The small intestine is the longest portion of the gastrointestinal or GI tract.
It’s approximately 6 meters long in adults and it’s the main site for both digestion and absorption of food in the body.
Although the majority of the small intestine shares similar histological structures, it’s still divided into three main segments.
The duodenum, jejunum, and ileum.
The most proximal segment of the small intestine is the duodenum, and it’s also the shortest segment as well.
The duodenum connects with the jejunum at the duodenojejunal junction.
The jejunum is approximately 2.5 meters long and will gradually transition to the Ileum, which is the last segment of the small intestine.
The ileum is usually about 3.5 meters long and leads to the cecum of the large intestine at the ileocecal junction.
Similar to the rest of the GI tract, the wall of the small intestine has 4 main layers: the mucosa, submucosa, muscularis propria, and in the small intestine the outermost layer is a layer of connective tissue called the serosa.
In these images, the serosa is only present in the image of the duodenum.
Although each segment of the small intestine shares similar overall structures, there are still quite a few differences between each segment that can be seen with light microscopy.
Even at low magnification, we can see that the finger-like projections or villi that extend into the lumen in both the duodenum and jejunum are very tall and slender when compared to the villi of the ileum are significantly shorter, broader, and their tips are flat in comparison to the duodenum and the jejunum.
Let’s take a closer look at the mucosa of the duodenum.
The villi of the entire small intestine are lined with enterocytes, which are simple columnar cells with microvilli.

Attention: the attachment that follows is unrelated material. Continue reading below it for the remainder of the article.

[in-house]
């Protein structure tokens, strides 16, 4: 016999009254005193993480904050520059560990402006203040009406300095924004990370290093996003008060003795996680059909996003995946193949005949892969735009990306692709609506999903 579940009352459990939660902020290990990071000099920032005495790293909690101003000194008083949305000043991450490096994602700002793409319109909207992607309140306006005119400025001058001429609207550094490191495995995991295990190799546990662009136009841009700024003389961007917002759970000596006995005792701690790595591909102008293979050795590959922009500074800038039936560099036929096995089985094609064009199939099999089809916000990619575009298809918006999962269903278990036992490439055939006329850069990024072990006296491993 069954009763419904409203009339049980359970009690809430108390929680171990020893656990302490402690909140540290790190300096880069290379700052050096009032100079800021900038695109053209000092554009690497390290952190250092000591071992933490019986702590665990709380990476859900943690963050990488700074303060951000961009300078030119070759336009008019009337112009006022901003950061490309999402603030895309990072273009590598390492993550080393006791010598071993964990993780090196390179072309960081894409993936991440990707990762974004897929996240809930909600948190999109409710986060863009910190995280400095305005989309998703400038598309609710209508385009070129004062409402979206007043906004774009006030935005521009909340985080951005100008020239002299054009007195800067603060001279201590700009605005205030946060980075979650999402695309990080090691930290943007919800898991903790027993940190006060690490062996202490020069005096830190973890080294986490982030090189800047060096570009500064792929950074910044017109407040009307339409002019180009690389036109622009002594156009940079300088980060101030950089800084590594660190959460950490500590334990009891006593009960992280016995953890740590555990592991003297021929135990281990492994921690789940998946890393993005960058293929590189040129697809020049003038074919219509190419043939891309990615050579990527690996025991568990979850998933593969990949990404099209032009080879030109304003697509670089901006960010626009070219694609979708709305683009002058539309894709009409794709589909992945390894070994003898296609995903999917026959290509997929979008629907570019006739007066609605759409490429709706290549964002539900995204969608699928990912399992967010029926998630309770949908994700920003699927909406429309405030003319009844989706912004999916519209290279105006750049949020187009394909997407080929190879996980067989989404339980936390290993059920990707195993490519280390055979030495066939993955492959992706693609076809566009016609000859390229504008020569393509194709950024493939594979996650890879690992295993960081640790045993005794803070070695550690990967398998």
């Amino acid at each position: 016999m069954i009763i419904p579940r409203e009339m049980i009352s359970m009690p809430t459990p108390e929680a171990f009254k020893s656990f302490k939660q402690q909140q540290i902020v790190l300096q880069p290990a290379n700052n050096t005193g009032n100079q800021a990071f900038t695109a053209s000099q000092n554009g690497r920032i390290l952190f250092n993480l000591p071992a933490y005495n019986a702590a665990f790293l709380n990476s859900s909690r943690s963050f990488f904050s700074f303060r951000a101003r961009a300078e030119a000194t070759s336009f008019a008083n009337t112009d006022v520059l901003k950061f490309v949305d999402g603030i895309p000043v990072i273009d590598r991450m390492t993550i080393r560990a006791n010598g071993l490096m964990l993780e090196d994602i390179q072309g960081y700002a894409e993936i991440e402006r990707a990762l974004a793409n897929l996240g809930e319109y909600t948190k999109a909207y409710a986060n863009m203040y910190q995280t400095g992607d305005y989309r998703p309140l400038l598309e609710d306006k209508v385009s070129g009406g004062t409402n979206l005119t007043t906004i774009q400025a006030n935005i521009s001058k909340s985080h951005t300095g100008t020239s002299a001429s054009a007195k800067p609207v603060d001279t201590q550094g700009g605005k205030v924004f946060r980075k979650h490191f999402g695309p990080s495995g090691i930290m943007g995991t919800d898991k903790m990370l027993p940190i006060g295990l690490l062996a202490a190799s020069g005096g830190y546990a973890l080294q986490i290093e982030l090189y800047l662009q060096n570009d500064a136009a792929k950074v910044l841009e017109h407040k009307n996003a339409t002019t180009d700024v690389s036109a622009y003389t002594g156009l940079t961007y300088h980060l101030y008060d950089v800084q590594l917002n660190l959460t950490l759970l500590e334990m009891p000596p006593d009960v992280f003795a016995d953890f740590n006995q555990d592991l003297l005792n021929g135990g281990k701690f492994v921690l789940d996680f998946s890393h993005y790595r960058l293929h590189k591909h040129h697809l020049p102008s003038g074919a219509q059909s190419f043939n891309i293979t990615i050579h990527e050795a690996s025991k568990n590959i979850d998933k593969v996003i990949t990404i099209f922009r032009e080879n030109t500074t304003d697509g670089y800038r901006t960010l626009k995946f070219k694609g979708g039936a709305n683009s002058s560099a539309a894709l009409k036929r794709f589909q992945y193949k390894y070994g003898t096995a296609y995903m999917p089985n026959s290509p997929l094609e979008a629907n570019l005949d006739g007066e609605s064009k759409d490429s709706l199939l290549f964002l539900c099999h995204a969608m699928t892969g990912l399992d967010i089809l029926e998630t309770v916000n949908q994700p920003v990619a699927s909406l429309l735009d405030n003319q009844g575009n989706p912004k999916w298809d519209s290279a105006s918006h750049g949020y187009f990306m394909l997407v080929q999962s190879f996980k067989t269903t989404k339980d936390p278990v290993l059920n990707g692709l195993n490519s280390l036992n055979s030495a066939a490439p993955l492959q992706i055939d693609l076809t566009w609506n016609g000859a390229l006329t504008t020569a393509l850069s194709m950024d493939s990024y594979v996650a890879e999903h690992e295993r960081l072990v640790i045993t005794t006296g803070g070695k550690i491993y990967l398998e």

The microvilli increase the surface area available to the enterocytes for absorption.
The pale cells within the villi are the goblet cells, which secrete mucus for lubrication and physical protection of the intestinal epithelium.
The lamina propria is the loose connective tissue that supports the enterocytes and forms the middle or core of each villus.
The crypts of Lieberkühn or intestinal crypts are glands found at the bases of the villi.
The crypts contain stem cells that slowly differentiate into the cells that form the epithelial lining of the small intestine, which include both the enterocytes and goblet cells.
The differentiated cells move up the villi as new cells are continually formed underneath them, and within a week, the cells will reach the tip of the villi where they’re shed into the lumen, similar to the separated epithelial cells seen at the top right of this image.
Some of the crypts in the small intestine have cells with very eosinophilic or pink granules.
These cells are called paneth cells, and they help provide an innate immune defence against intestinal pathogens.
And finally, underneath the villi, crypts, and lamina propria, is a thin supporting layer of smooth muscle called the muscularis mucosa.
If we look at a section of the jejunum, we can see that mucosa shares the same characteristics we saw in the duodenum’s mucosa.